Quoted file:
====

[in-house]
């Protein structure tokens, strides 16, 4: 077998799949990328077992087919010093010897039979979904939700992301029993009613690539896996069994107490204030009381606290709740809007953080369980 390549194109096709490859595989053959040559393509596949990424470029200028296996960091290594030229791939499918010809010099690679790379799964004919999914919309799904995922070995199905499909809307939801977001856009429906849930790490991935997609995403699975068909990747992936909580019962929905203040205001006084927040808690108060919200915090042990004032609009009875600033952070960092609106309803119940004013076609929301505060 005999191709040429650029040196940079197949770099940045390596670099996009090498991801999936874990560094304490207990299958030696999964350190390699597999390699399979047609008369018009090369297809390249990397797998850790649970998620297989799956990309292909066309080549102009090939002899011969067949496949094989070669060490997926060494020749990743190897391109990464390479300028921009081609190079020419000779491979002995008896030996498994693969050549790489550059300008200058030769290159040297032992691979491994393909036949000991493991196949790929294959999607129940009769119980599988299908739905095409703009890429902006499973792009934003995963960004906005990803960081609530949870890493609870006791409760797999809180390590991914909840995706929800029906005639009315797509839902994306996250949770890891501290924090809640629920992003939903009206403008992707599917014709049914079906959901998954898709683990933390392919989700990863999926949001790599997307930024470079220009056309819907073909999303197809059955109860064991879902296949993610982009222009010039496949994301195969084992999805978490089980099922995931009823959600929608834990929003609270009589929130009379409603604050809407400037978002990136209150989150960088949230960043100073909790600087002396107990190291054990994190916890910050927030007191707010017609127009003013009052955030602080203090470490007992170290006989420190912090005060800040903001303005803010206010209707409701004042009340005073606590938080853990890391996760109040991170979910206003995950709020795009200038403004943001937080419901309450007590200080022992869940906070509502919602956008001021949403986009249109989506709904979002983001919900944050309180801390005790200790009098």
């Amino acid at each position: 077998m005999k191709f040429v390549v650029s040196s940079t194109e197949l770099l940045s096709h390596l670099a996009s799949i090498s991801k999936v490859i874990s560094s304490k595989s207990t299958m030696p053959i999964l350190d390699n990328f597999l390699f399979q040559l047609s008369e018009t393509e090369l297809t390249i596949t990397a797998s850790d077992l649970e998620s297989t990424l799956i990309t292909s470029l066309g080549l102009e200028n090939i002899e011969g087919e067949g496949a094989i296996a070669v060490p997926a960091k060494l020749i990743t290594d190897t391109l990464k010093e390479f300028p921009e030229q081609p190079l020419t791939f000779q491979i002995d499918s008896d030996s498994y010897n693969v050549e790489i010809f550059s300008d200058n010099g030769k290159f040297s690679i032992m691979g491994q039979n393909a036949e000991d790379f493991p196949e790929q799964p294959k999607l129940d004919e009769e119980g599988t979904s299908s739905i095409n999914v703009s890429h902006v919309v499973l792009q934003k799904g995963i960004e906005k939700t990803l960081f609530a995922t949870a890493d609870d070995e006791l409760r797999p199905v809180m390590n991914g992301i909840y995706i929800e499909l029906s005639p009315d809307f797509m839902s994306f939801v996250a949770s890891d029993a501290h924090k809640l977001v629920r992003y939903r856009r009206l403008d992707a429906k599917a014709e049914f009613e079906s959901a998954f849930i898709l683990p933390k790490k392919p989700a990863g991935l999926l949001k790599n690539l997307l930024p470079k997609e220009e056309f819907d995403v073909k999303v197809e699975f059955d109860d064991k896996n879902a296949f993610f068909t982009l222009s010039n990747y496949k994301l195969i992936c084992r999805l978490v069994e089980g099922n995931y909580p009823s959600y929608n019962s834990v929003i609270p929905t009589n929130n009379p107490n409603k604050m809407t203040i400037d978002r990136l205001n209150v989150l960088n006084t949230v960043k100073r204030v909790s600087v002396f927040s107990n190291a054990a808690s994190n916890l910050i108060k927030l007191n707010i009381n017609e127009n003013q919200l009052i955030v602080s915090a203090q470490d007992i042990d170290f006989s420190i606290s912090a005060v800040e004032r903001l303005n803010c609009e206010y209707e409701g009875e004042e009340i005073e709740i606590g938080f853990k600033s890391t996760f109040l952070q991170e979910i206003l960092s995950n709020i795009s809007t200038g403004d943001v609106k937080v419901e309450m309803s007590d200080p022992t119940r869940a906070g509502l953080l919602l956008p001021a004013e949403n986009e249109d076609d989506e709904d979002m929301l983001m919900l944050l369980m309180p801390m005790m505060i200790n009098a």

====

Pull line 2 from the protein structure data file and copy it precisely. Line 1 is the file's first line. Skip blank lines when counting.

């Protein structure tokens, strides 16, 4: 077998799949990328077992087919010093010897039979979904939700992301029993009613690539896996069994107490204030009381606290709740809007953080369980 390549194109096709490859595989053959040559393509596949990424470029200028296996960091290594030229791939499918010809010099690679790379799964004919999914919309799904995922070995199905499909809307939801977001856009429906849930790490991935997609995403699975068909990747992936909580019962929905203040205001006084927040808690108060919200915090042990004032609009009875600033952070960092609106309803119940004013076609929301505060 005999191709040429650029040196940079197949770099940045390596670099996009090498991801999936874990560094304490207990299958030696999964350190390699597999390699399979047609008369018009090369297809390249990397797998850790649970998620297989799956990309292909066309080549102009090939002899011969067949496949094989070669060490997926060494020749990743190897391109990464390479300028921009081609190079020419000779491979002995008896030996498994693969050549790489550059300008200058030769290159040297032992691979491994393909036949000991493991196949790929294959999607129940009769119980599988299908739905095409703009890429902006499973792009934003995963960004906005990803960081609530949870890493609870006791409760797999809180390590991914909840995706929800029906005639009315797509839902994306996250949770890891501290924090809640629920992003939903009206403008992707599917014709049914079906959901998954898709683990933390392919989700990863999926949001790599997307930024470079220009056309819907073909999303197809059955109860064991879902296949993610982009222009010039496949994301195969084992999805978490089980099922995931009823959600929608834990929003609270009589929130009379409603604050809407400037978002990136209150989150960088949230960043100073909790600087002396107990190291054990994190916890910050927030007191707010017609127009003013009052955030602080203090470490007992170290006989420190912090005060800040903001303005803010206010209707409701004042009340005073606590938080853990890391996760109040991170979910206003995950709020795009200038403004943001937080419901309450007590200080022992869940906070509502919602956008001021949403986009249109989506709904979002983001919900944050309180801390005790200790009098």